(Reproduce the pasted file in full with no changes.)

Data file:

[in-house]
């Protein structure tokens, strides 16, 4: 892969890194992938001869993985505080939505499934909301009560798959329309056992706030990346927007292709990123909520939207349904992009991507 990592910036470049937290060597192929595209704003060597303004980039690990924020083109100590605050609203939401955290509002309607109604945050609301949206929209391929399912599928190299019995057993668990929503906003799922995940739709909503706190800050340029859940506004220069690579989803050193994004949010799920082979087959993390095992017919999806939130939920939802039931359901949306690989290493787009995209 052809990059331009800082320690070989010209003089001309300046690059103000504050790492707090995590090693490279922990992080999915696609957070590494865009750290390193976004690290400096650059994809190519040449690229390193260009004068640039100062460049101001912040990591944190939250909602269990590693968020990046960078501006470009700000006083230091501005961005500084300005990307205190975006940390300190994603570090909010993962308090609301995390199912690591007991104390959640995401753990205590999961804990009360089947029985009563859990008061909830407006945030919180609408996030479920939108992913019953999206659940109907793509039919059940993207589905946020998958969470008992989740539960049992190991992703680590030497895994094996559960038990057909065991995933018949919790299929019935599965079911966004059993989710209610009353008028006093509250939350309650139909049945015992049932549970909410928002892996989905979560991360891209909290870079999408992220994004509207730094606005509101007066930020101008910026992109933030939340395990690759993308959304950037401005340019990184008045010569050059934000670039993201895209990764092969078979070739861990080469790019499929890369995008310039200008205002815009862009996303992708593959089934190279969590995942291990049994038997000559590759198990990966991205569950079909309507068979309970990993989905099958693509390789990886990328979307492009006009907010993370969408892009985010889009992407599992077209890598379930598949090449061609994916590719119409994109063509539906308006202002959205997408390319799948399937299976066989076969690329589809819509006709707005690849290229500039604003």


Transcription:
[in-house]
């Protein structure tokens, strides 16, 4: 892969890194992938001869993985505080939505499934909301009560798959329309056992706030990346927007292709990123909520939207349904992009991507 990592910036470049937290060597192929595209704003060597303004980039690990924020083109100590605050609203939401955290509002309607109604945050609301949206929209391929399912599928190299019995057993668990929503906003799922995940739709909503706190800050340029859940506004220069690579989803050193994004949010799920082979087959993390095992017919999806939130939920939802039931359901949306690989290493787009995209 052809990059331009800082320690070989010209003089001309300046690059103000504050790492707090995590090693490279922990992080999915696609957070590494865009750290390193976004690290400096650059994809190519040449690229390193260009004068640039100062460049101001912040990591944190939250909602269990590693968020990046960078501006470009700000006083230091501005961005500084300005990307205190975006940390300190994603570090909010993962308090609301995390199912690591007991104390959640995401753990205590999961804990009360089947029985009563859990008061909830407006945030919180609408996030479920939108992913019953999206659940109907793509039919059940993207589905946020998958969470008992989740539960049992190991992703680590030497895994094996559960038990057909065991995933018949919790299929019935599965079911966004059993989710209610009353008028006093509250939350309650139909049945015992049932549970909410928002892996989905979560991360891209909290870079999408992220994004509207730094606005509101007066930020101008910026992109933030939340395990690759993308959304950037401005340019990184008045010569050059934000670039993201895209990764092969078979070739861990080469790019499929890369995008310039200008205002815009862009996303992708593959089934190279969590995942291990049994038997000559590759198990990966991205569950079909309507068979309970990993989905099958693509390789990886990328979307492009006009907010993370969408892009985010889009992407599992077209890598379930598949090449061609994916590719119409994109063509539906308006202002959205997408390319799948399937299976066989076969690329589809819509006709707005690849290229500039604003």